ArtsAutosBooksBusinessEducationEntertainmentFamilyFashionFoodGamesGenderHealthHolidaysHomeHubPagesPersonal FinancePetsPoliticsReligionSportsTechnologyTravel

Broken Chords Accompaniment on Piano

Updated on March 5, 2012
JohnMello profile image

JohnMello is a writer, composer, musician and the author of books for children and adults.

The piano is one of the most versatile of instruments, capable of playing the simplest melody or the most complex chord. One of its primary uses, though, is to accompany other musicians.

As well as using solid chords to accompany, it's also possible to break the chords up and put a little extra movement in the accompaniment. Just to remind you, here are the four chords we talked about in my Chords as Piano Accompaniment hub.

Broken chords can be made by separating the three main notes of any chord, the 1st, 3rd and 5th, and playing them on alternate beats. For instance, you could play the 1st note, also known as the root of the chord, on its own, followed by the 3rd and 5th played together.

There are dozens of songs that use this back and forth pattern. We'll look at it first in a song you should know well by now, "Heart and Soul."

Broken Chords in "Heart and Soul"

Now let's see how you can use broken chords to put some variety into your accompaniment.

Below you'll see one possible accompaniment for the song "Heart and Soul." You'll recall that we played the solid chord version of this accompaniment in the hub mentioned above. Now we'll try playing it a new way.

Play the 1st note or root of the chord first. Then play the remaining two notes of the chord (the 3rd and 5th) together. And that's all there is to it. Try it yourself before moving on to step 3.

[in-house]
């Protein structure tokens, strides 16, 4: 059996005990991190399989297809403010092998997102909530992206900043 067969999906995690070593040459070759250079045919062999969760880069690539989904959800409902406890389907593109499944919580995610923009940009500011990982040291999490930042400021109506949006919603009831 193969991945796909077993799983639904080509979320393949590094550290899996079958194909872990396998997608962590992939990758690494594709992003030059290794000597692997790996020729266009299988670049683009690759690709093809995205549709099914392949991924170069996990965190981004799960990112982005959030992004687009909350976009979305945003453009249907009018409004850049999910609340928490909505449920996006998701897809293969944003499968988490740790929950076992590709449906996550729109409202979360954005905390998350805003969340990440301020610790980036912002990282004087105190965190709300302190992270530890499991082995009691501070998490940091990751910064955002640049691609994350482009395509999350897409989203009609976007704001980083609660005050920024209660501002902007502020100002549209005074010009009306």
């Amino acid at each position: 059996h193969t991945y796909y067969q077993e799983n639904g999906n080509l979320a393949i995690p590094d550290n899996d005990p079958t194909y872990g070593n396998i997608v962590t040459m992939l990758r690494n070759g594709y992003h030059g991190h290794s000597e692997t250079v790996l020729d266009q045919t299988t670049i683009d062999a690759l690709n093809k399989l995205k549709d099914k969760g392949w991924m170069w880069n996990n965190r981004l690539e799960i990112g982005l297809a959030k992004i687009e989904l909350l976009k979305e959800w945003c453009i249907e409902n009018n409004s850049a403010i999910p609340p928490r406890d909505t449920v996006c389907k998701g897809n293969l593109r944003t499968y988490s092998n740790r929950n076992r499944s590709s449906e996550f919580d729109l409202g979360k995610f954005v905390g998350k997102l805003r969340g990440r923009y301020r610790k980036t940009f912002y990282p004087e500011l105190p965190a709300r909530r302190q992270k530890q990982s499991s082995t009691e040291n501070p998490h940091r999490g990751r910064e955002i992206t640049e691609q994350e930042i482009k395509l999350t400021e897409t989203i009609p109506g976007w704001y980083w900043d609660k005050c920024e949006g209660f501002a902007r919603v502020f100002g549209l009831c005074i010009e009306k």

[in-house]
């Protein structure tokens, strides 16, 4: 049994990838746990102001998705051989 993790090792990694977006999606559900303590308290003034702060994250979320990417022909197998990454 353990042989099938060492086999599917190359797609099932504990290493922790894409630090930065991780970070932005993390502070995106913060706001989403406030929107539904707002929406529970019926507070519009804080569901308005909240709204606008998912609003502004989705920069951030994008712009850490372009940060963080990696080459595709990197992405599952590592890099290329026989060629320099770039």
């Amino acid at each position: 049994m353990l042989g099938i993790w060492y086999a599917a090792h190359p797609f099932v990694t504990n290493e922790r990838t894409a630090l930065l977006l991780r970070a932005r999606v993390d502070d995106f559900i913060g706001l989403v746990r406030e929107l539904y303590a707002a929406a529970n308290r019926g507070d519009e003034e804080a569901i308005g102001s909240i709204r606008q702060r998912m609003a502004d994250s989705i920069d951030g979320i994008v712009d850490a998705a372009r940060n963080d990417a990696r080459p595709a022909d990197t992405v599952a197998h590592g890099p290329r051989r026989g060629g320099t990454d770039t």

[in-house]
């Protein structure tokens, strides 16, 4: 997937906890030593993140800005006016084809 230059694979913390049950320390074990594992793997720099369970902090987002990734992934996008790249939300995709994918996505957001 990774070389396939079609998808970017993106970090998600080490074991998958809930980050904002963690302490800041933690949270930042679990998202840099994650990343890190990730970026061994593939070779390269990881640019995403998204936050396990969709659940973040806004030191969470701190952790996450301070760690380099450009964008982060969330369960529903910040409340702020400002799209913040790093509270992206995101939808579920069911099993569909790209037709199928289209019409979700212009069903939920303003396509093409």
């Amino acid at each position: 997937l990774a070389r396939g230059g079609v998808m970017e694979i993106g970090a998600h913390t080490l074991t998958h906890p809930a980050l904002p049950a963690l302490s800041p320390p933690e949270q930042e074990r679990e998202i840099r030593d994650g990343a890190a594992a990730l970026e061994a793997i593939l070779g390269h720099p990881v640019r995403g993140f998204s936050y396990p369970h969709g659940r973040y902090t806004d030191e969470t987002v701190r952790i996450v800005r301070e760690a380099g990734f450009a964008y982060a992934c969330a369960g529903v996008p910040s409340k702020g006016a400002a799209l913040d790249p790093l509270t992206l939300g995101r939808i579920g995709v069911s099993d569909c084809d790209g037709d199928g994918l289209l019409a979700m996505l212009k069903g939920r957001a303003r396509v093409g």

Mozart's Method

There are many ways to vary this style of accompaniment, too. Let's see how Mozart did it.

Below you'll see the left hand accompaniment pattern from Mozart's famous "Turkish March." Notice that this time the left hand pattern has changed. Now the root of the chord is played once, followed by the 3rd and 5th played together three times.

But it's not as simple as that. Mozart was a genius, after all, and he believed in variety. Look at the third bar and you'll see that it reverts back to the back-and-forth pattern we talked about in Step 1.

Did you have a go at playing the left hand from Mozart's piece? I hope so, because now here's the opening of the song for both hands.

You might find it tricky to play both hands together straight away. If so, be patient and practice one hand at a time.

You can see in this excerpt how Mozart combines the broken chord pattern with a simple melody to get the piece off to a flying start.

Solid or Broken?

Were you able to play it? If not, don't give up. Practice a bit at a time and you'll soon master it.

Now you've got two different methods at your disposal to play chords as an accompaniment. You can do that to a simple melody played on your own piano, on another instrument, or sung by a singer. Once you get the hang of playing chords the possibilities are virtually endless!

If you enjoyed this hub, why not check out Chords as Piano Accompaniment? And thanks for your time.

Got questions about piano playing styles and techniques? Ask and I'll do my best to answer.


Comments

    0 of 8192 characters used
    Post Comment

    No comments yet.

    Click to Rate This Article